I stayed for all of the reasons that I’ve listed above. But more than any other reason, I stayed in that toxic hell of a marriage because I was so completely broken by abuse, that I did not have the strength to leave — until he beat me in front of our two-year-old child, knocking me unconcious, because I had left some frozen meat out to thaw for too long and it had spoiled.

I woke up on the kitchen floor with my little boy curled up beside me, sobbing “Mommy! Mommy!” My husband was nowhere around, he had taken off in our only car, leaving me and our little boy all alone — and I had been knocked out cold with a concussion!

This was when I realized what the abuse was doing to my child. My maternal love gave me the strength to finally leave the monster, for good.

Early in our marriage, my first husband actually told me the truth one day. He had never loved me, he said. All of his talk about “love at first sight” had been lies, the bait he had used to get me to marry him.

He also told me the reason why he had been so eager to marry me. He was eighteen, a high school dropout, and he was worried about being drafted to Vietnam. In 1970, if you were a healthy eighteen-year-old male and you were not in school, sooner or later you were probably going to be drafted to fight in the war. But if you had a wife and a child, or if your wife was pregnant, then you would not be drafted.

This explained why he had told me from the beginning that he did not want me to use any birth control, because he “loved me so much” that he could not wait for me to have his baby.

I am sorry, I don’t remember where I originally found this photo. If anyone knows who should get the credit, please contact me via Twitter, @LadyQuixote

Several months into my pregnancy this evil monster kicked me, very hard, in my pregnant belly. He was wearing his heavy steel-toe work boots at the time. As he was kicking me, he yelled that he had changed his mind about me having his baby, because I wasn’t good enough to be the mother of his child. I was “too crazy” to have his child, he said. I had panic attacks, severe anxiety, depression and crying spells, which to him meant that I was nuts. Gee, I wonder what was wrong with me…..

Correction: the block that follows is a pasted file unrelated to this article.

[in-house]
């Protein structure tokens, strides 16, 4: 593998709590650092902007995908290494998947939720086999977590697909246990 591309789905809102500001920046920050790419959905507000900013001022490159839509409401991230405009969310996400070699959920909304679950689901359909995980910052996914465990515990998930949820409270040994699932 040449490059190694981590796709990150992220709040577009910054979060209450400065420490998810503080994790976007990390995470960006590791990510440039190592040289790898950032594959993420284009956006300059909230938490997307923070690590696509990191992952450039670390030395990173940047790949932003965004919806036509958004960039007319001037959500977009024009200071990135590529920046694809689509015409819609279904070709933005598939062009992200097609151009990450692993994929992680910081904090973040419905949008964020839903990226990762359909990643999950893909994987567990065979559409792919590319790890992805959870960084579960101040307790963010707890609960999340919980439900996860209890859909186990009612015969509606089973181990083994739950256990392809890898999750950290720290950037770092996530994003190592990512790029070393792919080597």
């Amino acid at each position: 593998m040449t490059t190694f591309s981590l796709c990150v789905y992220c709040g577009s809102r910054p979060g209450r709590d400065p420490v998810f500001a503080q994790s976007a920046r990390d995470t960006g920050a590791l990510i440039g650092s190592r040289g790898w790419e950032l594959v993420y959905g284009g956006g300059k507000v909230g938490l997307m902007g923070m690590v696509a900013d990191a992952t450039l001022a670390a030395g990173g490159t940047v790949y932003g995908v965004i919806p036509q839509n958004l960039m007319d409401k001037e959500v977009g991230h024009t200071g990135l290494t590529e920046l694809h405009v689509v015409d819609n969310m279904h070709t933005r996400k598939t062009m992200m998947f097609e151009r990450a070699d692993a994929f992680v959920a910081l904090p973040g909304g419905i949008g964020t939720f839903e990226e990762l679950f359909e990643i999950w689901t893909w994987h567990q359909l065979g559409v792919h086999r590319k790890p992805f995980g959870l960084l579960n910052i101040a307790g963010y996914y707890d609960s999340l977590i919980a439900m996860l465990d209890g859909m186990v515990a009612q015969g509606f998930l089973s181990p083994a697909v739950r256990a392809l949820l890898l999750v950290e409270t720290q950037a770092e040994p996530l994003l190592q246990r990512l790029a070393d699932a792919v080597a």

My first husband remarried more than thirty years ago. He and his wife go to church, and the last I knew, they were teaching a class together about how to have a good Christian marriage. I saw one of their classes on a video on Facebook awhile back. But I was only able to watch a few minutes of it, when I became physically ill and had to turn it off.

Yes, I know that Christians are forgiven. Yes, I believe that we can become a brand new creation in Christ, if we genuinely repent of our sins and turn our life over to Him. But — where is my apology? Where is the recompense for the physical, mental, and spiritual damage that this lying, cheating, monstrously abusive draft dodger did to me? And how dare he presume to teach anyone how to be a godly husband, and post videos of his classes on Facebook, where it ended up on our teenage granddaughter’s wall?

Father God, Your word says that vengeance belongs to You. I put my trust in You. Amen.

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Comments are closed here, until after I finish my neurofeedback and then finish writing my memoir. Thank you for stopping by and God bless.